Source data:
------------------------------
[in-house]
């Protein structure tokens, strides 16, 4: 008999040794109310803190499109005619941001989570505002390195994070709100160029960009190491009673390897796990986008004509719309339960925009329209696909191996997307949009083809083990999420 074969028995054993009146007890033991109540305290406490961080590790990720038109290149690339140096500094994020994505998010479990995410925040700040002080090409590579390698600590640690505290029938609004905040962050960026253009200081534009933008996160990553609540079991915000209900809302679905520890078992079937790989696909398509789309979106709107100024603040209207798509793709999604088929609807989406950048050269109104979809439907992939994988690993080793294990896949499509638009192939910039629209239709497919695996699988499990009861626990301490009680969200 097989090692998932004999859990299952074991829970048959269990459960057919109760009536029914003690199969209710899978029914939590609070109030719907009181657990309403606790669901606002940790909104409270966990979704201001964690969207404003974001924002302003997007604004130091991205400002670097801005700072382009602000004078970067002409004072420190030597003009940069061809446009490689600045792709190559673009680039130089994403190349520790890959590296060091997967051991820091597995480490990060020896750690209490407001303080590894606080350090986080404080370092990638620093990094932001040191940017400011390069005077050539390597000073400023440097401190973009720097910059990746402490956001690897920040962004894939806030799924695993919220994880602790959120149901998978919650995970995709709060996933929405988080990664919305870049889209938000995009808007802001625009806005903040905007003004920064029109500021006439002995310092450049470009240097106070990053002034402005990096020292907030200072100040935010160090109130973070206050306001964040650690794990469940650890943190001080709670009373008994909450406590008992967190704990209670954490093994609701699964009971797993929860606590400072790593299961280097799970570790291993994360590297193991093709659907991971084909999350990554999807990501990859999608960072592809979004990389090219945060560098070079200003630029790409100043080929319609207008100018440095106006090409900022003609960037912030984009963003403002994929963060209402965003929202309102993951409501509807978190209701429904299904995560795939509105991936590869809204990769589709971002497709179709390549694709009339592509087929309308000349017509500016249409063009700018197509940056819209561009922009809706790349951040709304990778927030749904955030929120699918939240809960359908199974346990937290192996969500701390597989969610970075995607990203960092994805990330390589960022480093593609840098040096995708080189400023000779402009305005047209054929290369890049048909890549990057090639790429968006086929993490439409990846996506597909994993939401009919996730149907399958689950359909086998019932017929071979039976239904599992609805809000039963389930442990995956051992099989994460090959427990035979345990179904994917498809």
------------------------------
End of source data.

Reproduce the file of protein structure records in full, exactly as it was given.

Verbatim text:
[in-house]
């Protein structure tokens, strides 16, 4: 008999040794109310803190499109005619941001989570505002390195994070709100160029960009190491009673390897796990986008004509719309339960925009329209696909191996997307949009083809083990999420 074969028995054993009146007890033991109540305290406490961080590790990720038109290149690339140096500094994020994505998010479990995410925040700040002080090409590579390698600590640690505290029938609004905040962050960026253009200081534009933008996160990553609540079991915000209900809302679905520890078992079937790989696909398509789309979106709107100024603040209207798509793709999604088929609807989406950048050269109104979809439907992939994988690993080793294990896949499509638009192939910039629209239709497919695996699988499990009861626990301490009680969200 097989090692998932004999859990299952074991829970048959269990459960057919109760009536029914003690199969209710899978029914939590609070109030719907009181657990309403606790669901606002940790909104409270966990979704201001964690969207404003974001924002302003997007604004130091991205400002670097801005700072382009602000004078970067002409004072420190030597003009940069061809446009490689600045792709190559673009680039130089994403190349520790890959590296060091997967051991820091597995480490990060020896750690209490407001303080590894606080350090986080404080370092990638620093990094932001040191940017400011390069005077050539390597000073400023440097401190973009720097910059990746402490956001690897920040962004894939806030799924695993919220994880602790959120149901998978919650995970995709709060996933929405988080990664919305870049889209938000995009808007802001625009806005903040905007003004920064029109500021006439002995310092450049470009240097106070990053002034402005990096020292907030200072100040935010160090109130973070206050306001964040650690794990469940650890943190001080709670009373008994909450406590008992967190704990209670954490093994609701699964009971797993929860606590400072790593299961280097799970570790291993994360590297193991093709659907991971084909999350990554999807990501990859999608960072592809979004990389090219945060560098070079200003630029790409100043080929319609207008100018440095106006090409900022003609960037912030984009963003403002994929963060209402965003929202309102993951409501509807978190209701429904299904995560795939509105991936590869809204990769589709971002497709179709390549694709009339592509087929309308000349017509500016249409063009700018197509940056819209561009922009809706790349951040709304990778927030749904955030929120699918939240809960359908199974346990937290192996969500701390597989969610970075995607990203960092994805990330390589960022480093593609840098040096995708080189400023000779402009305005047209054929290369890049048909890549990057090639790429968006086929993490439409990846996506597909994993939401009919996730149907399958689950359909086998019932017929071979039976239904599992609805809000039963389930442990995956051992099989994460090959427990035979345990179904994917498809």